CharlieM (profile) says:

Seriouslly Mike? The $?

Mike, while I agree that uploading +5 gigs of music, to an otherwise unproven service (although I wouldn’t say Amazon is a fly-by-night operation) is a pain, and all your music should be “grandfathered” in… but how can you complain about the price? First 5 gigs free and another 20 gigs added if you buy a single album?

Maybe the prices are a bit high (I’m not to familiar with cloud computing/space costs), but they seem very reasonable.

Mike Masnick (profile) says:

Re: Seriouslly Mike? The $?

Mike, while I agree that uploading +5 gigs of music, to an otherwise unproven service (although I wouldn’t say Amazon is a fly-by-night operation) is a pain, and all your music should be “grandfathered” in… but how can you complain about the price? First 5 gigs free and another 20 gigs added if you buy a single album?

I don’t believe I complained about the price anywhere. My only complaint was in the idea that I might need to pay twice. I’m already paying for my S3 storage.

Anonymous Coward says:

Amazon's cloud isn't secure anyway

We (people who run networks and look at the traffic coming from other networks) know this, because we see non-stop abuse coming from it. As everyone of sufficient expertise knows, that’s a surface indicator of serious underlying security issues. Now…just WHAT those issues are, I can’t say, because I’m not inside their cloud — but in one sense it doesn’t matter: they’re clearly systemic and sustained. And that’s bad. Very bad.

So Amazon, rather than launching another service on its platform, should be focused on fixing the glaringly obvious problems with their infrastructure.

Anonymous Coward says:

Didn't lala.com do this?

Before Apple bought it, lala.com did something very similar. They would let you buy songs for .10, but only for streaming via the web from the site. However, they also had a tool that you could point to your local library and make all songs you have available for streaming from their website (provided the song was also available for sale). No uploading required, all you had to do was show it a local copy of the music file and if it recognized the song, you could stream it.

Anonymous Coward says:

Only criminals use Ampache to stream music to anywhere, anytime.

Quote:

Ampache’s goal is to allow access to a person’s music from anywhere in the world. It is written specifically for private / small group implementations, but does allow an admin to enable public registration. Ampache’s primary objective is to maintain a simple, secure and fast web front end that will run on almost any hardware and any platform that supports PHP. It is also written to accommodate music collections in excess of 2 Terabytes. The largest known Ampache instance was in excess of 3 Terabytes of music.

Yep only criminals.

Rikuo (profile) says:

Re: Re:

What if you actually do have someone who paid for terabytes of music? Should they be labelled a criminal?
I was just reminded of a youtube video I saw one day a while ago, of a guy who built a literal home cinema in his well…home. Cost him thousands, and he also had a separate room for his collection of about 2,000 DVDs and Blu-rays. However, what pissed him off was that even though he had paid for the movies, he wasn’t allowed to rip them onto a hard drive on a computer in one room and wirelessly stream them to the projector. His “licences” didn’t allow that, and he had legally purchased all these movies.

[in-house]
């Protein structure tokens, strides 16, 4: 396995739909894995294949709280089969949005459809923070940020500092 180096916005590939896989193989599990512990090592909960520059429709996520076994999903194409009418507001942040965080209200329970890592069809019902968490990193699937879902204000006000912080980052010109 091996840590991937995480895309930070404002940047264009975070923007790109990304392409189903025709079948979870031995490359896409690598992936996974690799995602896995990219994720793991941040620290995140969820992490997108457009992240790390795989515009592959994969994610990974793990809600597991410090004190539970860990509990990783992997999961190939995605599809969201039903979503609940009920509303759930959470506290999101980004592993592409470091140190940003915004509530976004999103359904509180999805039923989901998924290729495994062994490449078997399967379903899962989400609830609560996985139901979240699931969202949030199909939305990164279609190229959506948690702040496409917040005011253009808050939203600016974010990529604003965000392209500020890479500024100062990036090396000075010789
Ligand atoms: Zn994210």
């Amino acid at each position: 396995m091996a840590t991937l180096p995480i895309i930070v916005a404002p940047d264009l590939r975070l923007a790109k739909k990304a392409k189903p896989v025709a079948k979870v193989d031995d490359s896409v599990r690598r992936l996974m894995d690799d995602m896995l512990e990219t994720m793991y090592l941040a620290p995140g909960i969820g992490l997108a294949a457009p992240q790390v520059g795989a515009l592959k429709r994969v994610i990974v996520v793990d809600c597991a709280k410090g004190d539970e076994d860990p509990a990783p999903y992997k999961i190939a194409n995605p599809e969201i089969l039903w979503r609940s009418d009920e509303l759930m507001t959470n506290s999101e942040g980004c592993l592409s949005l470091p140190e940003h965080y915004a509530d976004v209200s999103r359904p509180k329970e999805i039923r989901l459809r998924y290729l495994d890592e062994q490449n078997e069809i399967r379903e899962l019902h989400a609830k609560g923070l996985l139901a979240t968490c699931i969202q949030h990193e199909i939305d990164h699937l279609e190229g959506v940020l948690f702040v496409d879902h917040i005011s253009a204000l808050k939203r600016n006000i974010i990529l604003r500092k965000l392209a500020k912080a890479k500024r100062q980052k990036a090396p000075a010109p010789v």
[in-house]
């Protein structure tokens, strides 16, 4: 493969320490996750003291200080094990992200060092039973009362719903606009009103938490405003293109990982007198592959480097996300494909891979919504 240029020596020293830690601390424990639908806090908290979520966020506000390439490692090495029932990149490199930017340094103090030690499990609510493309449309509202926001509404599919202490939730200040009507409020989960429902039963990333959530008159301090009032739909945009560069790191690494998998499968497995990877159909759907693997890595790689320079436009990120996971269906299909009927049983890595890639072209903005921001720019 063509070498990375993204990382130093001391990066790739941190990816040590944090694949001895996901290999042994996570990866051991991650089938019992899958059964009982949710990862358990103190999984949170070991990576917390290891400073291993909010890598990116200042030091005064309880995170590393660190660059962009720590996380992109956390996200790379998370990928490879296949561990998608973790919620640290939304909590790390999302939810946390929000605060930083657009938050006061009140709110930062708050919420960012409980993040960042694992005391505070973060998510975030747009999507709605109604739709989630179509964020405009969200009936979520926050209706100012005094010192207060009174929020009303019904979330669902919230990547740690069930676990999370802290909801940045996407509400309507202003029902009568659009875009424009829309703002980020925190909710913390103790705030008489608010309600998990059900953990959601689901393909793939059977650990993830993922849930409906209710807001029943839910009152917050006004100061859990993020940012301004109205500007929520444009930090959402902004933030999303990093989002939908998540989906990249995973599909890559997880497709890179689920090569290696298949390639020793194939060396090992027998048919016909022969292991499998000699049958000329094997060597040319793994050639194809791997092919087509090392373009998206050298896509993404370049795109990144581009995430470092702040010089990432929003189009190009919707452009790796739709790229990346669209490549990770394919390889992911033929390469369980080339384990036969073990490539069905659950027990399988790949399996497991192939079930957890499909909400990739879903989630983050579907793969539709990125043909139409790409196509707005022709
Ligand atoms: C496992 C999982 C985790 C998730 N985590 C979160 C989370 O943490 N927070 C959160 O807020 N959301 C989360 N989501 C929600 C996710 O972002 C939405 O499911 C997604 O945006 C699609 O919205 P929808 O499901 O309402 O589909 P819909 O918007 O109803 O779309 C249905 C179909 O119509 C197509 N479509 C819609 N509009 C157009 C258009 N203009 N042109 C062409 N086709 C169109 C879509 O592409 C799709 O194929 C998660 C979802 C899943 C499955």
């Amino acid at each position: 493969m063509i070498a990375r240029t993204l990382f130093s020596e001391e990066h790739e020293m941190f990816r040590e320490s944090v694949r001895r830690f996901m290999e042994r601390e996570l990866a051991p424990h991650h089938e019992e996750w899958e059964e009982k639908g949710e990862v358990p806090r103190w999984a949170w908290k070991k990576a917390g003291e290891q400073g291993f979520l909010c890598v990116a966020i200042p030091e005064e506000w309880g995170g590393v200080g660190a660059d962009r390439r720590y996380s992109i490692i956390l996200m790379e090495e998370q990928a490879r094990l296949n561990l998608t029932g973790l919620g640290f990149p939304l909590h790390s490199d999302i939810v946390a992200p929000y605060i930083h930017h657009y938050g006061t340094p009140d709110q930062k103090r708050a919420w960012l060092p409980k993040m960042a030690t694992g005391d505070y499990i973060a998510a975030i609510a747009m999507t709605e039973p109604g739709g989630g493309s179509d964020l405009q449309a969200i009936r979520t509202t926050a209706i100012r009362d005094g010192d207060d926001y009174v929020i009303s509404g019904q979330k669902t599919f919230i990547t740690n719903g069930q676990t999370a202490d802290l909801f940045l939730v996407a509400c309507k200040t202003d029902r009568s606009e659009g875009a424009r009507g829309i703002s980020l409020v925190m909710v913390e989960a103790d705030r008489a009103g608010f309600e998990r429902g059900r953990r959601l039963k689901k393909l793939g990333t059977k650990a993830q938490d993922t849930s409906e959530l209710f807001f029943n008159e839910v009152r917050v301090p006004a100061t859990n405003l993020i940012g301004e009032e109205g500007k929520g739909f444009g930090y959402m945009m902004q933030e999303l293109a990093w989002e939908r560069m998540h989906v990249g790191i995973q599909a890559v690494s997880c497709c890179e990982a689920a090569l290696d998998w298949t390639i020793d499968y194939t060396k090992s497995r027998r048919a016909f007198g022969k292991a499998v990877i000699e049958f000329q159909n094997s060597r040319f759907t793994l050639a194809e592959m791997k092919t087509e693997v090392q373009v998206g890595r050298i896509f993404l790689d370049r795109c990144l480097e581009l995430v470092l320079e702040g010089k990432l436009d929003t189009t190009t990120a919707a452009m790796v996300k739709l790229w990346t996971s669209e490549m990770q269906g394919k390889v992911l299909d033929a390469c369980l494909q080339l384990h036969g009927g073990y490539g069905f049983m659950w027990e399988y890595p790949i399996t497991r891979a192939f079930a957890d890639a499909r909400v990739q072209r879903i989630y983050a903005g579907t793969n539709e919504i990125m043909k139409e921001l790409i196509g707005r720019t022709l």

Anonymous Coward says:

Amazon had a “digital locker” already.

Amazon S3 and Amazon streaming service already exist, cost next to nothing to use, and give you password timed locking HTTPS URLs so only you can get your music.

Now the’re making the service user friendly. (Kinda a shocker really)

Amazon S3 Devs have even said they cant look inside your locker and see your files. As such you can put anything you want from streaming FLV’s to MP3’s to direct download WMV’s.

Anonymous Coward says:

I don’t see encryption or privacy being concerns to them.
What happens if someone decides to drag you into a police station and ask you for all the receipts for the music they find there would anybody be able to produce them?

Store other data in there?
Only if I’m able to encrypt it all into some form of encrypted filesystem first like a mix of GMailFS and StegFS but for that, but it doesn’t encrypt the connection to it and it also does not say what the backup policies are, I’m thinking major catastrophe here, if an earthquake hits their servers would my data be safe?

Anonymous Coward says:

Mike, the service you wish you had (streaming to multiple devices, anywhere anytime) is something that is likely only to happen when some sort of rights management system is in play. There has to be a simple way for the material to be marked for your use, and to be transmitted to a location for use on a device that you own or control.

What you want is technically easy, but with so much potential for abuse (it could pretty much become the easiest way to pirate) that right holders aren’t running to get there.

What you are more likely to see is the “microsoft cloud” that appears on their ads (but isn’t all that real) which would allow you to remotely get to your music, but at the cost of bandwidth. Third party storage solutions are nice, but active third party processing may be going past whatever “fair use” rights you might have.

I am thinking in this case that Amazon may be rushing to get into the business only to close it, agreeing with the labels and setting a standard that heads off other attempts to go to “single copy” locker solutions.

Zangetsu (profile) says:

Amazon is asking to be sued

If the digital music locker was as legal as Amazon would like people to believe, why is it only available in the U.S.? While I personally see no issue with it (after all, isn’t my music mine?) I see this as Amazon baiting the RIAA and asking to be sued. I have no doubt that Amazon lawyers have already prepared their arguments as to why this is legal.
Does this mean that music purchased through Amazon will become more expensive as the recording industry “penalizes” Amazon for introducing a business model from which they are not getting their “fair share”?